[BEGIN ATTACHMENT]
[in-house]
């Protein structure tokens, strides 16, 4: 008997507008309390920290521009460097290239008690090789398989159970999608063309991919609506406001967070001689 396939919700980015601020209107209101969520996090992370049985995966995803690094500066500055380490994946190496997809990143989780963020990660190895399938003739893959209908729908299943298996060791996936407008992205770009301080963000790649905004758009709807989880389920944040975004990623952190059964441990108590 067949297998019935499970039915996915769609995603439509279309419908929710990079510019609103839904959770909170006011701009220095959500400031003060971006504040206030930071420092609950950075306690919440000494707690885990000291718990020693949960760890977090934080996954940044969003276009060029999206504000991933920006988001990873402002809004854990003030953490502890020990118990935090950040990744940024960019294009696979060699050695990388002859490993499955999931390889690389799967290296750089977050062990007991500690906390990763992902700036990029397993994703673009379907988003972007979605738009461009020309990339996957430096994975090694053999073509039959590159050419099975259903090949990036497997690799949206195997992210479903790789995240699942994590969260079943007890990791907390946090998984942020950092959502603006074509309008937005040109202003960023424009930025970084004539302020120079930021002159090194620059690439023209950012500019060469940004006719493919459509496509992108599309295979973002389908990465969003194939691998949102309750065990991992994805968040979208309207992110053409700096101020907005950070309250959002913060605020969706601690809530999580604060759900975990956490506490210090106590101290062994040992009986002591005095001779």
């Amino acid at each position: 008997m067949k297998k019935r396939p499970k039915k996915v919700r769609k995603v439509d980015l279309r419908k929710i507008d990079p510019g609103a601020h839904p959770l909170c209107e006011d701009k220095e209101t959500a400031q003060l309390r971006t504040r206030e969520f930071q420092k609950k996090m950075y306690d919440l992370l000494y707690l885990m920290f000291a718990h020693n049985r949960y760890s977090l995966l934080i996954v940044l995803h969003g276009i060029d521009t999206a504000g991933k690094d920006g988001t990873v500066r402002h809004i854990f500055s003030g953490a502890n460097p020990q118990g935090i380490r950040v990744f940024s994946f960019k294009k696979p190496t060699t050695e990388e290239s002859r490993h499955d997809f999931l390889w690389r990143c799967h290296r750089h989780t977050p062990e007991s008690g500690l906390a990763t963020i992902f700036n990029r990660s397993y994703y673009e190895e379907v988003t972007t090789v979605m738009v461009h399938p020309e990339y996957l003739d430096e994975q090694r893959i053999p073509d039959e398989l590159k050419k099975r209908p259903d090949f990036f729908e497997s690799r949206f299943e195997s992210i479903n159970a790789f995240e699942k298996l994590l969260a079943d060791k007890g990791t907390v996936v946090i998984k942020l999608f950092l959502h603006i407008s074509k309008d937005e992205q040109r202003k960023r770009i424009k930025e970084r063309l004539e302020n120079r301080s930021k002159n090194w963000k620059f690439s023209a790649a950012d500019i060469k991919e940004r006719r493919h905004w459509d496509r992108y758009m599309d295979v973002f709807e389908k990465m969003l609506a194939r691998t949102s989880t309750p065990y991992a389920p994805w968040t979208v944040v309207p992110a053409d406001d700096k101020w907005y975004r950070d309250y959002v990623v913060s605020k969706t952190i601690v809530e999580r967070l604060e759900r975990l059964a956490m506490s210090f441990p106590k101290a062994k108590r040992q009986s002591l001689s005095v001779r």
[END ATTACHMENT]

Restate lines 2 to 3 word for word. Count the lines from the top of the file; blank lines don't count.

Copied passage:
């Protein structure tokens, strides 16, 4: 008997507008309390920290521009460097290239008690090789398989159970999608063309991919609506406001967070001689 396939919700980015601020209107209101969520996090992370049985995966995803690094500066500055380490994946190496997809990143989780963020990660190895399938003739893959209908729908299943298996060791996936407008992205770009301080963000790649905004758009709807989880389920944040975004990623952190059964441990108590 067949297998019935499970039915996915769609995603439509279309419908929710990079510019609103839904959770909170006011701009220095959500400031003060971006504040206030930071420092609950950075306690919440000494707690885990000291718990020693949960760890977090934080996954940044969003276009060029999206504000991933920006988001990873402002809004854990003030953490502890020990118990935090950040990744940024960019294009696979060699050695990388002859490993499955999931390889690389799967290296750089977050062990007991500690906390990763992902700036990029397993994703673009379907988003972007979605738009461009020309990339996957430096994975090694053999073509039959590159050419099975259903090949990036497997690799949206195997992210479903790789995240699942994590969260079943007890990791907390946090998984942020950092959502603006074509309008937005040109202003960023424009930025970084004539302020120079930021002159090194620059690439023209950012500019060469940004006719493919459509496509992108599309295979973002389908990465969003194939691998949102309750065990991992994805968040979208309207992110053409700096101020907005950070309250959002913060605020969706601690809530999580604060759900975990956490506490210090106590101290062994040992009986002591005095001779």
């Amino acid at each position: 008997m067949k297998k019935r396939p499970k039915k996915v919700r769609k995603v439509d980015l279309r419908k929710i507008d990079p510019g609103a601020h839904p959770l909170c209107e006011d701009k220095e209101t959500a400031q003060l309390r971006t504040r206030e969520f930071q420092k609950k996090m950075y306690d919440l992370l000494y707690l885990m920290f000291a718990h020693n049985r949960y760890s977090l995966l934080i996954v940044l995803h969003g276009i060029d521009t999206a504000g991933k690094d920006g988001t990873v500066r402002h809004i854990f500055s003030g953490a502890n460097p020990q118990g935090i380490r950040v990744f940024s994946f960019k294009k696979p190496t060699t050695e990388e290239s002859r490993h499955d997809f999931l390889w690389r990143c799967h290296r750089h989780t977050p062990e007991s008690g500690l906390a990763t963020i992902f700036n990029r990660s397993y994703y673009e190895e379907v988003t972007t090789v979605m738009v461009h399938p020309e990339y996957l003739d430096e994975q090694r893959i053999p073509d039959e398989l590159k050419k099975r209908p259903d090949f990036f729908e497997s690799r949206f299943e195997s992210i479903n159970a790789f995240e699942k298996l994590l969260a079943d060791k007890g990791t907390v996936v946090i998984k942020l999608f950092l959502h603006i407008s074509k309008d937005e992205q040109r202003k960023r770009i424009k930025e970084r063309l004539e302020n120079r301080s930021k002159n090194w963000k620059f690439s023209a790649a950012d500019i060469k991919e940004r006719r493919h905004w459509d496509r992108y758009m599309d295979v973002f709807e389908k990465m969003l609506a194939r691998t949102s989880t309750p065990y991992a389920p994805w968040t979208v944040v309207p992110a053409d406001d700096k101020w907005y975004r950070d309250y959002v990623v913060s605020k969706t952190i601690v809530e999580r967070l604060e759900r975990l059964a956490m506490s210090f441990p106590k101290a062994k108590r040992q009986s002591l001689s005095v001779r």